Dendritic cells (DCs), which are sentinel cells of the immune system and the most important antigen-presenting cells, are required to generate potent anti-tumor immunity [12, 13]. They support the effector function of important downstream immune cells critical to fight both infection and neoplasia, such as natural killer, B and T cells [13, 14]. However, immunosuppressive factors released by malignant cells can affect DC function. Although it is known that DCs from CLL patients are defective in antigen presentation [5, 15], the molecular mechanism driving these alterations in DCs is still unclear. Given the key function of DCs in the immune response, a better understanding of their physiology as well as strategies to overcome tumor-induced DC dysfunction has the potential to improve cancer treatment.
Several cytokines and grown factors important for both DC differentiation and tumor progression activate transcription factors of the signal transducer and activator of transcription (STAT) family [16, 17]. STAT6 is activated following IL-4 stimulation, and, together with GM-CSF-induced STAT5, leads to differentiation of DCs from circulating monocytes [18-20]. Inhibition of the STAT6 pathway during differentiation of monocyte-derived DC (Mo-DC) prevents the acquisition of a mature phenotype by these DCs [20, 21]. In addition, factors released by malignant cells like IL-10 and IL-6 induce activation of STAT3, and this results in abnormal DC differentiation [15, 22, 23].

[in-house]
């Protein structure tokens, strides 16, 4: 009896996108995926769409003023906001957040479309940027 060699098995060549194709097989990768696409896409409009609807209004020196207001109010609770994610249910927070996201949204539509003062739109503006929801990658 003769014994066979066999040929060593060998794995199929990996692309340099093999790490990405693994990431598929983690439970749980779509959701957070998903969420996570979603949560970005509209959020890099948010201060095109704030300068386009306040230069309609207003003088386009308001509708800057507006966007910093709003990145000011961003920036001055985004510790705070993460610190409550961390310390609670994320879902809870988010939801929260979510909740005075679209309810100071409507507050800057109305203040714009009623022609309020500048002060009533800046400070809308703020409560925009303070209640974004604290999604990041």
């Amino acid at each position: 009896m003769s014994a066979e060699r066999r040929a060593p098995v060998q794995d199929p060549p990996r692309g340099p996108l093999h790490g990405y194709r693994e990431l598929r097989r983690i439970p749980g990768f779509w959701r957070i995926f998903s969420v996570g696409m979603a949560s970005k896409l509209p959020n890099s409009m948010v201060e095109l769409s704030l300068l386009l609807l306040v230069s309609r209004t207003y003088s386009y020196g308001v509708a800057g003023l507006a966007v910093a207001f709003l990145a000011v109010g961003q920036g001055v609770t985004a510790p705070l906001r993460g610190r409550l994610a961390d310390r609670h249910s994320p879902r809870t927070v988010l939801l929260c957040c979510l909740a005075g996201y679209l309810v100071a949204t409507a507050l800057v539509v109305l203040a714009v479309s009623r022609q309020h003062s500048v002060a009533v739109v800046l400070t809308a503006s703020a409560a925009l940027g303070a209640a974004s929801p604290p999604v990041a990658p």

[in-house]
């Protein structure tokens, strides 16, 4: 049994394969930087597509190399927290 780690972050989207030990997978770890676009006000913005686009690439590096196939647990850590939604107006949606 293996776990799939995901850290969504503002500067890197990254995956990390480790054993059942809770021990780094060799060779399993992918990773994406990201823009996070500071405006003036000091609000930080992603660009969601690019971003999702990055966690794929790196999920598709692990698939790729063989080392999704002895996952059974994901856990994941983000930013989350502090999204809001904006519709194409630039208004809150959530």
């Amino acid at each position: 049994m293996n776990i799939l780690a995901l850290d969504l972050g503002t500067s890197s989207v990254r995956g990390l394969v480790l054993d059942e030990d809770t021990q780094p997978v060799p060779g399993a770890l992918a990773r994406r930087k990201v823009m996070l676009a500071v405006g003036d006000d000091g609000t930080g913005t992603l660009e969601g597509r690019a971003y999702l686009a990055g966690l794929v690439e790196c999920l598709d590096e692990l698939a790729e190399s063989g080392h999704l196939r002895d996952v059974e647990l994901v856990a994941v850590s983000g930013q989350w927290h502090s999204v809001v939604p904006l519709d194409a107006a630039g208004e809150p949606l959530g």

Given that STATs regulate genes controlling key cellular processes, the activation state of STATs is tightly regulated. The magnitude and duration of STAT activation are negatively regulated by an 8-member family of suppressor of cytokine signaling (SOCS) proteins . Among SOCS proteins, SOCS5 regulates the activation of both STAT6 and STAT3 [24-26]. SOCS5 has also been shown to be downregulated in cancer cells, and may play a role in reducing tumor growth and angiogenesis [25, 27].
Herein, we explored the role of SOCS5 and STAT signaling in the differentiation of Mo-DCs from patients with CLL, as a way to both understand the immune deficiency in this disease and develop approaches for targeted therapy.
Mo-DCs from CLL patients display an impaired phenotype